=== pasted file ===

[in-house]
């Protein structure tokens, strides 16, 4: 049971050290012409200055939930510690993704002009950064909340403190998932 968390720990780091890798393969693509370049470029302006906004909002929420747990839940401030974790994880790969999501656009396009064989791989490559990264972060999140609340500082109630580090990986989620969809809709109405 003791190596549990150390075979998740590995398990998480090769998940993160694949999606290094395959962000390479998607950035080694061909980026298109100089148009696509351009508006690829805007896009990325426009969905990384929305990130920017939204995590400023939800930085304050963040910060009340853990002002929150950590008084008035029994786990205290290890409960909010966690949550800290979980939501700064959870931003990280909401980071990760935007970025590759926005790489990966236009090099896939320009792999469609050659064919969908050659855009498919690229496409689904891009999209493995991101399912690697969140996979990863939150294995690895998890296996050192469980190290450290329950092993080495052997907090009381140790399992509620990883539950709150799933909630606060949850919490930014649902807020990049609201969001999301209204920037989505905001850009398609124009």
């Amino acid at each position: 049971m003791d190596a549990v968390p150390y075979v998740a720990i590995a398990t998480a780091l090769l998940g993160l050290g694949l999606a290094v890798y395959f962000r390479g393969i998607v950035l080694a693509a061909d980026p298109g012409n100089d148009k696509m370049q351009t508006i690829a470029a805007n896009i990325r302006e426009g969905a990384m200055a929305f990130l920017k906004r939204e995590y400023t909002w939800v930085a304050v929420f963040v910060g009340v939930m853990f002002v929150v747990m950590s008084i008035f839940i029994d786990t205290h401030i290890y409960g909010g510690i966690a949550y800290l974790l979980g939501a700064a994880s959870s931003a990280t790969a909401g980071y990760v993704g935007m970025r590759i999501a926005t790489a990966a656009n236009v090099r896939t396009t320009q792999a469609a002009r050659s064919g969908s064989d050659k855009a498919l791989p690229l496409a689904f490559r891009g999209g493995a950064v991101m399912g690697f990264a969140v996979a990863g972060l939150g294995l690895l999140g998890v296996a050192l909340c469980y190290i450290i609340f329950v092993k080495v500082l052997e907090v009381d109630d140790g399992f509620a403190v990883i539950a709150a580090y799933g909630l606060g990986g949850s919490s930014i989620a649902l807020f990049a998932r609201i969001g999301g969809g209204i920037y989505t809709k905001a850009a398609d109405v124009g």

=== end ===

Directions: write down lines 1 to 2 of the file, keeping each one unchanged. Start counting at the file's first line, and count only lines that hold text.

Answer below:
[in-house]
């Protein structure tokens, strides 16, 4: 049971050290012409200055939930510690993704002009950064909340403190998932 968390720990780091890798393969693509370049470029302006906004909002929420747990839940401030974790994880790969999501656009396009064989791989490559990264972060999140609340500082109630580090990986989620969809809709109405 003791190596549990150390075979998740590995398990998480090769998940993160694949999606290094395959962000390479998607950035080694061909980026298109100089148009696509351009508006690829805007896009990325426009969905990384929305990130920017939204995590400023939800930085304050963040910060009340853990002002929150950590008084008035029994786990205290290890409960909010966690949550800290979980939501700064959870931003990280909401980071990760935007970025590759926005790489990966236009090099896939320009792999469609050659064919969908050659855009498919690229496409689904891009999209493995991101399912690697969140996979990863939150294995690895998890296996050192469980190290450290329950092993080495052997907090009381140790399992509620990883539950709150799933909630606060949850919490930014649902807020990049609201969001999301209204920037989505905001850009398609124009």